Overview

Distribution

National Distribution

Canada

Origin: Native

Regularity: Regularly occurring

Currently: Present

Confidence: Confident

Type of Residency: Year-round

United States

Origin: Native

Regularity: Regularly occurring

Currently: Present

Confidence: Confident

Type of Residency: Year-round

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Life History and Behavior

Behavior

Aggressiveness in mating

These water striders have been used in experiments to understand the evolution of selfish behavior. Males who harass females drive them away, and so mating success is reduced for all males in a pool. Recent experiments show that when in the same pool, aggressive males have greater mating success than non-aggressive males. But the overall mating success of such a mixed pool is one-third of the success in a pool without aggressive males. This finding illustrates how natural selection can favor aggression even when it would seem a bad strategy -- a "tragedy of the commons." (Eldakar et al. 2009)

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Molecular Biology and Genetics

Molecular Biology

Statistics of barcoding coverage: Aquarius remigis

Barcode of Life Data Systems (BOLDS) Stats
Public Records: 0
Specimens with Barcodes: 5
Species With Barcodes: 1
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Conservation

Conservation Status

National NatureServe Conservation Status

Canada

Rounded National Status Rank: NNR - Unranked

United States

Rounded National Status Rank: NNR - Unranked

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NatureServe Conservation Status

Rounded Global Status Rank: GNR - Not Yet Ranked

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Wikipedia

Aquarius remigis

Aquarius remigis, known as the common water strider, is a species of aquatic bug.[2][3] It was formerly known as Gerris remigis, but the subgenus Aquarius was elevated to generic rank in 1990 on the basis of phylogenetic analysis.[4][5] Aquarius remigis is found throughout North America, but is most prevalent in the mid-west of the United States.[6]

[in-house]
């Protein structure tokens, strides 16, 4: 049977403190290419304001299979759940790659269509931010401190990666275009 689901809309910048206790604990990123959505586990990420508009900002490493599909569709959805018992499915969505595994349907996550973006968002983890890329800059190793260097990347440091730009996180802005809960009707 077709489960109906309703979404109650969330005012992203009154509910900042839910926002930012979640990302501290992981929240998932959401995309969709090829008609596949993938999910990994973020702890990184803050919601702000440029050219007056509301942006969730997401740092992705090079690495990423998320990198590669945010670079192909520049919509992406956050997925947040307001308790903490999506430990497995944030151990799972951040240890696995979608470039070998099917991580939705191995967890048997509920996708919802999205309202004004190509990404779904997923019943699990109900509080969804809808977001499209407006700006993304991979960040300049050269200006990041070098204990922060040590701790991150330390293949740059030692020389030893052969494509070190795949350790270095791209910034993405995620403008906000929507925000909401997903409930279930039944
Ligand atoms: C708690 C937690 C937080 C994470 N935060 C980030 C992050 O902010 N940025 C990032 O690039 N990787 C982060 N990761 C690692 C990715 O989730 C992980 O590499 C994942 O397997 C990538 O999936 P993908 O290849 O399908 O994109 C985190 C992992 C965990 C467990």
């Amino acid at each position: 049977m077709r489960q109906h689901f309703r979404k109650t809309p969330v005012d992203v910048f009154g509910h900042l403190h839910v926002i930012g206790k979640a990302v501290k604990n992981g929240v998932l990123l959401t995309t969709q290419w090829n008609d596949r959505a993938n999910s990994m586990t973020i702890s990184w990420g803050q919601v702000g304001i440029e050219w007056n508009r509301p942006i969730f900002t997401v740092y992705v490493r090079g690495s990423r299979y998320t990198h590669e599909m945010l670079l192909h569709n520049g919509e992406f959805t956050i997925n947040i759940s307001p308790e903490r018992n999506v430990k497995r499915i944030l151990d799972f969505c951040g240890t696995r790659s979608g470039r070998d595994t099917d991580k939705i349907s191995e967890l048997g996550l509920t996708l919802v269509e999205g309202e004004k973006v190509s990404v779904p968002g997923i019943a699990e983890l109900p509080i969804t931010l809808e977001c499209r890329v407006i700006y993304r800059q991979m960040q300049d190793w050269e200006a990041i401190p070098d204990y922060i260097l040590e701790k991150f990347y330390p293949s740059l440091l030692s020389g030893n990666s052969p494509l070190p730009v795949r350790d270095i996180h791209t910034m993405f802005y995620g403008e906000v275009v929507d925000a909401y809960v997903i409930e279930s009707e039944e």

Description[edit]

Aquarius remigis grows slightly longer than .5 inches, and is dark brown to black in colour. It has a sharp rostrum that it uses to pierce the body of its prey and suck out the insides.[7]

Behaviour[edit]

They normally continue to move to avoid being eaten by predators. It has good vision, and can row quickly over the surface of the water. It uses its front legs to seize its prey.[7]

During breeding season, this species can communicate with potential mates by sending ripples over on the surface of the water.[7]

Adult females normally lay their eggs on plant stems at the water's edge.[7]

Diet[edit]

This predatory species feeds on mosquito larvae living under the surface, and dead insects on the surface, and other insects that accidentally land on the water.[7]

References[edit]

  1. ^ Andersen, Nils Møller (1990). "Phylogeny and taxonomy of water striders, genus Aquarius Schellenberg (Insecta, Hemiptera, Gerridae), with a new species from Australia". Steenstrupia 16 (4): 37–81.  Abstract
  2. ^ "Water Strider Gerris remigis - Aquarius remigis". BugGuide.Net. Retrieved 2011-08-29. 
  3. ^ Wilcox, R. Stimson (1979-12-14). "Sex Discrimination in Gerris remigis: Role of a Surface Wave Signal". Sciencemag.org. Retrieved 2011-08-29. 
  4. ^ Kaitala, Arja, and Dingle, Hugh (1993). "Wing dimorphism, territoriality and mating frequency of the waterstrider Aquarius remigis (Say)". Annales Zoologici Fennici 30 (2): 163–168. Archived from the original on 13 January 2014. 
  5. ^ Gallant, Sharon L. and Fairbairn, Daphne J. (1996). "A New Species of Aquarius from the Southeastern United States, with Electrophoretic Analysis of the Clade Containing Gerris, Limnoporus, and Aquarius (Hemiptera: Gerridae)". Annals of the Entomological Society of America 89 (5): 637–644.  Abstract
  6. ^ Maps Aquarius remigis at the Encyclopedia of Life
  7. ^ a b c d e "Common Water Strider, Gerris remigis". Island Creek Elementary School. Archived from the original on 21 October 2013. 

Further reading[edit]

  • Fairbairn, D. J. 1985. A test of the hypothesis of compensatory upstream dispersal using a stream-dwelling waterstrider, Gerris remigis Say. Oecologia 66:147-153.
  • Fairbairn, D. J. 1985. Comparative ecology of Gerris remigis (Hemiptera, Heteroptera) in two habitats: a paradox of habitat choice. Canadian Journal of Zoology 63:2594-2603.
  • Fairbairn, D. J. 1986. Does alary dimorphism imply dispersal dimorphism in the waterstrider, Gerris remigis? Ecological Entomology 11:355-368.
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